Dirk Biemans is one of the few Rochester-area farmers growing tomatoes almost year-round. That's because Biemans owns Intergrow Greenhouses in Albion, a 30-acre covered facility that operates from about late February to early December. He says he'd love to operate during the coldest winter months, but Rochester doesn't get quite enough sun. (No kidding).
Biemans is also tapping into another trend: hydroponic farming. The benefits to eliminating soil, says Biemans, are numerous. Hydroponic greenhouse operators know exactly how much water a plant will consume in a given day. Plants tend to grow faster than those grown with conventional methods. In soil, Biemans says, tomatoes typically grow about 6 to 8 inches a week, compared to 10 inches in water. Biemans says he collects about 99 percent of his water in collection pools outside the Albion facility. "When we have a long, dry spell, then we have city water as a backup," he says.
Bob King, an agriculture specialist with Rochester's Cornell Cooperative Extension, says that while greenhouse farming is growing in popularity, most operators are still using soil rather than water. Both hydroponic and soil greenhouse farming, he says, tap into the market of consumers looking for specialty produce, such as organic or locally grown crops. "There's been a big trend toward fresh fruits and vegetables," he says.
Biemans, a Holland native, says greenhouse technology always made sense to him. "I just kind of grew up in it," says Biemans, whose family operated a soil-based greenhouse. Biemans says he was attracted to hydroponic greenhouse farming because he could control both the inside temperature and the nutrients that a plant consumed in a given day.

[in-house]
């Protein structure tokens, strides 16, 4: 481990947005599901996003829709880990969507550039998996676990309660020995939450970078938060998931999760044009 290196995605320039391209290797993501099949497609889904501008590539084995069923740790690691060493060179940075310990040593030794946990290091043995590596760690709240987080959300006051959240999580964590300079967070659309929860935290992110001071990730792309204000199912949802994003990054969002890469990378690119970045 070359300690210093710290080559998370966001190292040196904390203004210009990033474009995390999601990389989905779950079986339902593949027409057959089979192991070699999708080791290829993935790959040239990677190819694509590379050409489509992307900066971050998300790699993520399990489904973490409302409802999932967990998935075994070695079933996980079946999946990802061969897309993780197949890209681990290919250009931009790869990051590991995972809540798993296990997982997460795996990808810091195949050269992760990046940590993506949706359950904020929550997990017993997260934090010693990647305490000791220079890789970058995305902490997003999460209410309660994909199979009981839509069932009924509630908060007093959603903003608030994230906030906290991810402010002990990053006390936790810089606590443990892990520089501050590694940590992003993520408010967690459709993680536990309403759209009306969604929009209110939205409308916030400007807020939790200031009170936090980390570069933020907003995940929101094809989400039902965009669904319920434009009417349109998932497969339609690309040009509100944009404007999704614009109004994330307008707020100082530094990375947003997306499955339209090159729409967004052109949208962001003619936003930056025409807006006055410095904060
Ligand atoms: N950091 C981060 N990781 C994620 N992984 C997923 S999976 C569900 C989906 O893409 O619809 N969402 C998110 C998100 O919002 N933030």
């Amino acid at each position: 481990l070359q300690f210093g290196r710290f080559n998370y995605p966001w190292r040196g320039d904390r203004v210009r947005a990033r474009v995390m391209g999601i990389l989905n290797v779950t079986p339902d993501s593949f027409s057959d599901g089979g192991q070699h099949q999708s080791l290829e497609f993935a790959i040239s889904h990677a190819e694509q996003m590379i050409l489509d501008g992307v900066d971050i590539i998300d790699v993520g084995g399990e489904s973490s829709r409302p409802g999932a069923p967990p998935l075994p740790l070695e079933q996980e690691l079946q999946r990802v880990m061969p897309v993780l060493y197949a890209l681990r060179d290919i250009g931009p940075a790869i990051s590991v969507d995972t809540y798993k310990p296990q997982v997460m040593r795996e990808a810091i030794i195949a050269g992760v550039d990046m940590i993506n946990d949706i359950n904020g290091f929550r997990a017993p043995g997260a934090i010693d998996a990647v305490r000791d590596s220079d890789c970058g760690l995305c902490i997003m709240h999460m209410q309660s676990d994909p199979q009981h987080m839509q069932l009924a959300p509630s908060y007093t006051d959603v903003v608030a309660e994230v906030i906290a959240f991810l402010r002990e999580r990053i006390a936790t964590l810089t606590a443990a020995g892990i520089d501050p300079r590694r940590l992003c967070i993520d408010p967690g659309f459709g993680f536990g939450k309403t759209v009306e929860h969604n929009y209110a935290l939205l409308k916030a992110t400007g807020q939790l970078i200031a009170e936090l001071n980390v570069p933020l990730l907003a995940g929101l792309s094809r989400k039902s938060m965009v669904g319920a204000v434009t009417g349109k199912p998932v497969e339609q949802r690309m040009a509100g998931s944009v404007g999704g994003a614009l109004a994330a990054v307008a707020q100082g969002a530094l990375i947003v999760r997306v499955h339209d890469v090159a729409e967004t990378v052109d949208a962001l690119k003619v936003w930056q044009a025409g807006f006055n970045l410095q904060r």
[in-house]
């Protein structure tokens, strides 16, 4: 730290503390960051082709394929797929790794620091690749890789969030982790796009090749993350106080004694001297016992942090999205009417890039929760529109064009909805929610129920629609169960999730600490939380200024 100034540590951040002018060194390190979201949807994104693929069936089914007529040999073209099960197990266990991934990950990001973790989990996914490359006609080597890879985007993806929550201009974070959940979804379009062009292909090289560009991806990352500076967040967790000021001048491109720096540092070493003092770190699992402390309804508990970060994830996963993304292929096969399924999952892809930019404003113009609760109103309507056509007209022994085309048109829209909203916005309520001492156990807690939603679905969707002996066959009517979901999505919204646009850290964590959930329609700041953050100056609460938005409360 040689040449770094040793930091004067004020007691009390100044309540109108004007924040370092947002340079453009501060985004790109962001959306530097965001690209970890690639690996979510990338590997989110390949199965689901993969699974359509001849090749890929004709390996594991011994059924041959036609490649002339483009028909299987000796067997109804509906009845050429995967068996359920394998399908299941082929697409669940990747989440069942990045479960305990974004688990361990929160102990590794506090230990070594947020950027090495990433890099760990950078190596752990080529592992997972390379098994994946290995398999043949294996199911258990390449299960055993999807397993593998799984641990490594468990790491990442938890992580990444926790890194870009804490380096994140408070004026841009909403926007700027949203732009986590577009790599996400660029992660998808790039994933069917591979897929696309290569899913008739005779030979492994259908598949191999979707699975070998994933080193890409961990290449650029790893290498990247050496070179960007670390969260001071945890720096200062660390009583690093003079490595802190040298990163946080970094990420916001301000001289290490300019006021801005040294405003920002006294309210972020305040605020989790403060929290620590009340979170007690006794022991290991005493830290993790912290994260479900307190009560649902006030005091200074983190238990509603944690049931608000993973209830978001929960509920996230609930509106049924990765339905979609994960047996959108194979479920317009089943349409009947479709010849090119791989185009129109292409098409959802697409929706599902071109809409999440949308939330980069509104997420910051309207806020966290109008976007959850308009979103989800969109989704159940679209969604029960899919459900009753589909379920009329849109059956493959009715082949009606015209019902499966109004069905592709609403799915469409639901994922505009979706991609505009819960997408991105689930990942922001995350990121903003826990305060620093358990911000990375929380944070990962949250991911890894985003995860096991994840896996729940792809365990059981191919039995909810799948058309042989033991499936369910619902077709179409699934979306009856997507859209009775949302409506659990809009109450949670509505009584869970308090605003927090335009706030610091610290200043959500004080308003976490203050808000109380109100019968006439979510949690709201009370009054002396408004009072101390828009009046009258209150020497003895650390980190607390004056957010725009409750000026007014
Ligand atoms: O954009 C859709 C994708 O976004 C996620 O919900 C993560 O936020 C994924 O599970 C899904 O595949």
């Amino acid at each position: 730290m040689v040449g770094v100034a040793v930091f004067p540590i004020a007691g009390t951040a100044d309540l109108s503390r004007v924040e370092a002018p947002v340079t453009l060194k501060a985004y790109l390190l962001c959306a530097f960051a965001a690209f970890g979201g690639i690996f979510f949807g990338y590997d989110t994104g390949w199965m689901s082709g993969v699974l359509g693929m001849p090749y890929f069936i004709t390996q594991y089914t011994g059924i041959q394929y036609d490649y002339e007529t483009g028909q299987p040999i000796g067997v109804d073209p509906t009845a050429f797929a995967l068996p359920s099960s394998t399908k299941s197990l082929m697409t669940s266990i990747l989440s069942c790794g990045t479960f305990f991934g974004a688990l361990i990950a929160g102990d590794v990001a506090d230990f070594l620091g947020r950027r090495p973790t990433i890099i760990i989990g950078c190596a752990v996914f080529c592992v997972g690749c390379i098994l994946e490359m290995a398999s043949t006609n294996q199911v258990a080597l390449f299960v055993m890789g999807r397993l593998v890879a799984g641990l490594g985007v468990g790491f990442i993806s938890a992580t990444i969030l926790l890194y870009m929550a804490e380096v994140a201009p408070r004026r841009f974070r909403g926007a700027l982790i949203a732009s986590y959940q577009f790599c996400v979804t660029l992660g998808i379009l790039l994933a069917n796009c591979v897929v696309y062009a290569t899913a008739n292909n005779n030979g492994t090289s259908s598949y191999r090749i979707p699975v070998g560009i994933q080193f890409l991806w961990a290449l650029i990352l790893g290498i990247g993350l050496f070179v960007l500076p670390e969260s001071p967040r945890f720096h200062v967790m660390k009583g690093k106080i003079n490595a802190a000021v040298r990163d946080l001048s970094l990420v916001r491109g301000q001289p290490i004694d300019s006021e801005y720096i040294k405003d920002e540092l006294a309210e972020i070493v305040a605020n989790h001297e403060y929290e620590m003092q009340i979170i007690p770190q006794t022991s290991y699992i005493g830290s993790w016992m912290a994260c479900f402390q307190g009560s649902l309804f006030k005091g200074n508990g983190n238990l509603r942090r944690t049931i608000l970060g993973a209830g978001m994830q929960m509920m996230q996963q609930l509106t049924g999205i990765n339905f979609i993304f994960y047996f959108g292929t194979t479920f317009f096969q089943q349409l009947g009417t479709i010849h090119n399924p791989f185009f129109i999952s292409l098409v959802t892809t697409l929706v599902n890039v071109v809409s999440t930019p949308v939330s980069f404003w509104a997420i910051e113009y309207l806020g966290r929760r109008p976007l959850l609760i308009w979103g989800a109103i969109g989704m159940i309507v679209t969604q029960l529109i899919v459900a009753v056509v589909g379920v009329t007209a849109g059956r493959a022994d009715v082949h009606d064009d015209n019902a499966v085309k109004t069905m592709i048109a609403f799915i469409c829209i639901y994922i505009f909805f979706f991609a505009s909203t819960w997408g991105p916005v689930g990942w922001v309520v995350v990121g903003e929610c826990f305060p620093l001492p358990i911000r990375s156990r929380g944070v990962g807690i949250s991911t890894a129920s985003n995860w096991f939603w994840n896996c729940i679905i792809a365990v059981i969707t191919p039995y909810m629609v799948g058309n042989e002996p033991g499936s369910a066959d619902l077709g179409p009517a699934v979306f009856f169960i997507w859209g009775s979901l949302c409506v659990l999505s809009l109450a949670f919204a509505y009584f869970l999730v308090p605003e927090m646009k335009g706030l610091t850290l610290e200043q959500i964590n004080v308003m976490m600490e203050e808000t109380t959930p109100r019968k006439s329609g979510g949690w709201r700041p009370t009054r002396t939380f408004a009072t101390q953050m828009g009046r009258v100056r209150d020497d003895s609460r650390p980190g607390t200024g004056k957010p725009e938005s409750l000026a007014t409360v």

There are, however, risks to hydroponic farming, King says. Most notably, because water is pumped through a central system, he says, plants' diseases "have tended to be more virulent."
Bill Karcher, an Intergrow employee who showed me around the facility, says the company has installed methods to reduce the risk of disease. The pumps, he says, are infused with natural fertilizers containing nutrients such as iron and potassium. Karcher pulls out a box full of bees. These, he says, are used to pollinate the plants. A single bee can pollinate up to 10,000 flowers. And to ward off predators such as butterflies, Karcher can introduce other predators, such as aphids.
Biemans' continued success, says King, will likely depend on the long-term sustainability of hydroponic greenhouse farming. "We've had a growth spurt in the number of controlled climates, including hydroponics," he says, but the growth has been sporadic, with advances in the 80's followed by declines in the 90's. Most recently, however, hydroponics has made a comeback because of technological advances, he says: "It's an old technology that's been made new again."